Memphis Food Waste Project Aims to Halve Food Waste by 2030

by Marissa Sheldon

Part of the Food Policy Snapshot Series

Policy name: Memphis Food Waste Project

Overview: As part of the Food Matters Regional Initiative and in line with the United Nations Sustainable Development Goals, the city of Memphis has made a commitment to reducing food waste by 50 percent by 2030. 

Location: Memphis, TN

Population: 0.65 million

Food policy category: Food waste, sustainability, food insecurity

Program goals: To reduce food waste by 50 percent by 2030.

How it works: The Memphis Food Waste Project is a product of Clean Memphis. There are four components to the program.

  1. Rethink: Prevent food waste. 
    It is important for city governments to lead by example. Mayor Jim Strickland signed a proclamation on December 19, 2020, stating a commitment to reducing food waste, and Clean Memphis is working with leaders throughout the city to develop policies that support food waste reduction.
  1. Reduce: Increase public awareness. 
    Clean Memphis is creating a home food waste auditing system to help increase people’s awareness of how much food they are wasting at home. A consumer education campaign is also being developed to encourage individuals to reduce portion sizes in order to reduce waste and to encourage universities to use up the food they have in stock rather than over-purchasing and wasting leftovers. 
  1. Rescue: Improve the local food recovery system. 
    Clean Memphis is working to connect partners who have excess food to share it with partners who can distribute the food to people and organizations that need it. 
  1. Recycle: Expand our composting network.
    The Memphis Food Waste Project aims to promote composting across the city, in businesses and residences. Recycling food scraps and composting helps to create rich soil that can be used to grow new crops while also reducing the production of methane gases from food waste in landfills. 

Progress to date: The Memphis Food Waste Project has been ongoing since early 2021. 

Why it is important: In the US, it is estimated that 30 to 40 percent of the food supply is wasted. Food waste is concerning because of its effects on the environment as well as its relation to food insecurity and hunger.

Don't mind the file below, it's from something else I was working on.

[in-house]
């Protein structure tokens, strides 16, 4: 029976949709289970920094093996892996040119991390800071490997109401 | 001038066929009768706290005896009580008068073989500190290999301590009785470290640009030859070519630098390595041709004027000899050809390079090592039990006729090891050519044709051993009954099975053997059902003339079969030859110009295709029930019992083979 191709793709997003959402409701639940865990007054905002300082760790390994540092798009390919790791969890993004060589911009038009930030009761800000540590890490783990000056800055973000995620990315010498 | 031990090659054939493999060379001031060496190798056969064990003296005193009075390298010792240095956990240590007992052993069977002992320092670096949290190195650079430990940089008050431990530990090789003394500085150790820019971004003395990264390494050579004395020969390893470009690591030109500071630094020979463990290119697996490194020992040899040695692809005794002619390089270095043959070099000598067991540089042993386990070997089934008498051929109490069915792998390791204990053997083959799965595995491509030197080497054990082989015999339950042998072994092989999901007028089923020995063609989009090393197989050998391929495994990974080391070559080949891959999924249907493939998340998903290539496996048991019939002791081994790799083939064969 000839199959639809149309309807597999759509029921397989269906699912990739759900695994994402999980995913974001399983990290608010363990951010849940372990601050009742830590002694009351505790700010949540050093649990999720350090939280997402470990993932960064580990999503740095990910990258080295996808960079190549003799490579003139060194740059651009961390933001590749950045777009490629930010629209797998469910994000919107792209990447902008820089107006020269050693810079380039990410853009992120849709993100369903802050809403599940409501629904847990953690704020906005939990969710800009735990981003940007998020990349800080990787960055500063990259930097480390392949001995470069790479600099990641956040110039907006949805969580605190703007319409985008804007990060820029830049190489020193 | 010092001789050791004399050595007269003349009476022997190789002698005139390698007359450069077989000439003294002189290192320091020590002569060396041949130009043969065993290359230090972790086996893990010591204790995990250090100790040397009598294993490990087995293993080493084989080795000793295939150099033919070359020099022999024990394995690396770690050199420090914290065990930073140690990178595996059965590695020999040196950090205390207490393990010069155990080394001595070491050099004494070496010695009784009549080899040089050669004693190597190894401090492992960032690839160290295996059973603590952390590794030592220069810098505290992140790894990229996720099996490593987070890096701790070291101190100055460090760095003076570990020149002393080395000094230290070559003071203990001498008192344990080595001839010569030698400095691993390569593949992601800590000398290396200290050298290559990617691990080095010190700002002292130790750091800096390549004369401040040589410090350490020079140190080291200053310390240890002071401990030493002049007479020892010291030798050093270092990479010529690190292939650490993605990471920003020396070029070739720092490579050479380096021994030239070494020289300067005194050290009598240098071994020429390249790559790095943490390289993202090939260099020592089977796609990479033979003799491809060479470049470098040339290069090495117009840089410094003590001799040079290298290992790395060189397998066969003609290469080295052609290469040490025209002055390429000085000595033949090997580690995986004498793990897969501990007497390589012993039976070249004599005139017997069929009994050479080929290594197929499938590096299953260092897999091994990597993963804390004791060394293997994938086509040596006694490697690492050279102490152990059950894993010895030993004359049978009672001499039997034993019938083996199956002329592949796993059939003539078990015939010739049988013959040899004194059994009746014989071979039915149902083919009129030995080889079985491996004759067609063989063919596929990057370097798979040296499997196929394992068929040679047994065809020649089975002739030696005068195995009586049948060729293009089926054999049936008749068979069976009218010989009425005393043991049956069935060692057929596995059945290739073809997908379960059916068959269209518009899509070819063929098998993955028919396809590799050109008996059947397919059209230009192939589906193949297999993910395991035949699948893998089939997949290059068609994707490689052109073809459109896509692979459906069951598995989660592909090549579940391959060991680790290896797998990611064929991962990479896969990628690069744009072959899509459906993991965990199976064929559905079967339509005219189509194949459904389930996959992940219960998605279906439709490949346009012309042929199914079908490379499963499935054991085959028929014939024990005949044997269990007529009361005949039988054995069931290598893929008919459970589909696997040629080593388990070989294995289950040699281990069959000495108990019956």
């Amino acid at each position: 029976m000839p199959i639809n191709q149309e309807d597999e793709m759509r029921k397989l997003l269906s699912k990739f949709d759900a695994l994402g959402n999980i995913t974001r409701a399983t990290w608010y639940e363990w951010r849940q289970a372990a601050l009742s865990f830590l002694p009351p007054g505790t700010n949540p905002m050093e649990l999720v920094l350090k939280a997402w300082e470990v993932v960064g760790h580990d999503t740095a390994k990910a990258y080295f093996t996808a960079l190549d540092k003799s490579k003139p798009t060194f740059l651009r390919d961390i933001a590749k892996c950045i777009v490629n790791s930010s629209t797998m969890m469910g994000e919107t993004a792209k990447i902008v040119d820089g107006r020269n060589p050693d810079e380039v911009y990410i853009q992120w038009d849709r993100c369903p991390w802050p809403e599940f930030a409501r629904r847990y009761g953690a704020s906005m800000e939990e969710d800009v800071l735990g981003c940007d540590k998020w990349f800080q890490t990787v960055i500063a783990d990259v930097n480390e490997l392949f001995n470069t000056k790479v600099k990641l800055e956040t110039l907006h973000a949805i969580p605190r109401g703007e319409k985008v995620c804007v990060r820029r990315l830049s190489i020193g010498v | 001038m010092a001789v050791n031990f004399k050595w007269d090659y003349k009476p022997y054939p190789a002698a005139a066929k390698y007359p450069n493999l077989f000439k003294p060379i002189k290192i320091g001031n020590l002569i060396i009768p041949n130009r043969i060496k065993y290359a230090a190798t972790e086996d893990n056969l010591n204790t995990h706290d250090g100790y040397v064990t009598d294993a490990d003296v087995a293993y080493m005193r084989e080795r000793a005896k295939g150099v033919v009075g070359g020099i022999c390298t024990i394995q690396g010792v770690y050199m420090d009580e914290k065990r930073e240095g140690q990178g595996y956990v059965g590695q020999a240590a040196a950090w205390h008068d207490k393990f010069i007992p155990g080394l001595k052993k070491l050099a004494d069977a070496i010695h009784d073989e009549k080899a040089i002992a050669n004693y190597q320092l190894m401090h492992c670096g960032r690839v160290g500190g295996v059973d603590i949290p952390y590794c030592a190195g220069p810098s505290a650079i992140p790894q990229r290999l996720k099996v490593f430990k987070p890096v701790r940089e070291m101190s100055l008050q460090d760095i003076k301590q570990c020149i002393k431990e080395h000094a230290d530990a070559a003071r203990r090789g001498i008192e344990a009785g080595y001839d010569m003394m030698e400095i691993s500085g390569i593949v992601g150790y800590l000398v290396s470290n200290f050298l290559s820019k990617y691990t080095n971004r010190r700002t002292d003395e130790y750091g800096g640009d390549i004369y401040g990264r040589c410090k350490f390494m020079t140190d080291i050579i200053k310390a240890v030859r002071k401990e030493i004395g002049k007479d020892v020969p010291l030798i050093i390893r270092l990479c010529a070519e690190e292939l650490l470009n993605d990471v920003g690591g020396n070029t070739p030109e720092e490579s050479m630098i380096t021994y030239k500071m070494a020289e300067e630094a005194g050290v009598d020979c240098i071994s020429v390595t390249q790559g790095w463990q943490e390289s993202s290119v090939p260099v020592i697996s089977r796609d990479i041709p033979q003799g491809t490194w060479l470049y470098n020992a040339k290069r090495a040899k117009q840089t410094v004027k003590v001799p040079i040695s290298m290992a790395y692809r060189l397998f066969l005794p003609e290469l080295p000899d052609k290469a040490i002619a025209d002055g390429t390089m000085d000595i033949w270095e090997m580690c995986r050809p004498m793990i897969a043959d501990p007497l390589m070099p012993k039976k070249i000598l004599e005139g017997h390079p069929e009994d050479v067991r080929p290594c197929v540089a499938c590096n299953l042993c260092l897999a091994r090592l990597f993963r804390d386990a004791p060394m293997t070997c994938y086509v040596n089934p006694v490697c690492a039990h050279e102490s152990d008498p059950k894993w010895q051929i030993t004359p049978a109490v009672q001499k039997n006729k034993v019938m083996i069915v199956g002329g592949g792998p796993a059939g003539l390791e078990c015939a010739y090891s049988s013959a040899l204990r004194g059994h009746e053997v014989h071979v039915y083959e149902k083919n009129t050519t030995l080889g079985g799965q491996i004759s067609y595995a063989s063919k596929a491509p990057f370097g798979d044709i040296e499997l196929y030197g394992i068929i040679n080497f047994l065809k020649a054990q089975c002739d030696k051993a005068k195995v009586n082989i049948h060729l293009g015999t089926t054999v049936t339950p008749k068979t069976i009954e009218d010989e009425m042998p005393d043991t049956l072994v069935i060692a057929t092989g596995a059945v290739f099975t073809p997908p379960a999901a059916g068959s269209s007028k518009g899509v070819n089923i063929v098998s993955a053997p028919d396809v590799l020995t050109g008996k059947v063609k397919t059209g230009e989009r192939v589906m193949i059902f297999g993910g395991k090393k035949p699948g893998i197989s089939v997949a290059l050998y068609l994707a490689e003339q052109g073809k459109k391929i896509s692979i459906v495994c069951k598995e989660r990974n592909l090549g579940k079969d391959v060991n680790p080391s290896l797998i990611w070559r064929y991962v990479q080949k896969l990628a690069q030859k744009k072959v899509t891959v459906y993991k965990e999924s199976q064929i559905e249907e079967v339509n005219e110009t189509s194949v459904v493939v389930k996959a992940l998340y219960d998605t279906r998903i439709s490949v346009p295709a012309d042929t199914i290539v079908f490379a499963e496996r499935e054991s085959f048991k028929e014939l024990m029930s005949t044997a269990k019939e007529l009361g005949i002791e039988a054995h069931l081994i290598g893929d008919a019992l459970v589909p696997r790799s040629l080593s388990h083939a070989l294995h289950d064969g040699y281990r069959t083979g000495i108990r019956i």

When food waste is dumped in landfills, it produces methane gas, which is a greenhouse gas stronger than carbon dioxide. The equivalent of 37 million cars’ worth of greenhouse gases are generated from the production of food that will eventually be wasted. These greenhouse gases trap heat in the environment and are the main cause of climate change, which is affecting our food system by making it more difficult to grow crops, raise livestock, and catch fish

In addition, reducing waste by donating excess food to those who struggle to feed themselves and their families can also help to reduce food insecurity. Clean Memphis reports that the city has a food insecurity rate of 19 percent, compared to 11 percent nationally. 

Therefore, the Memphis Food Waste Project can help to protect the environment and our food systems, while also using excess food to feed the hungry. 

Program/Policy initiated: The program was initiated in early 2021. 

Point of contact: 
Janet Boscarino, Executive Director, Clean Memphis
Heidi Rupke, Food Waste Specialist, Clean Memphis
Phone: 901-235-2416
Email: [email protected] 

Similar practices: Several other cities have joined the Food Matters Regional Initiative. The Southeast regional cohort includes Asheville, Atlanta, Nashville, and Orlando, along with Memphis.

Evaluation: Evaluation has not yet been completed. 

Learn more: 

References:

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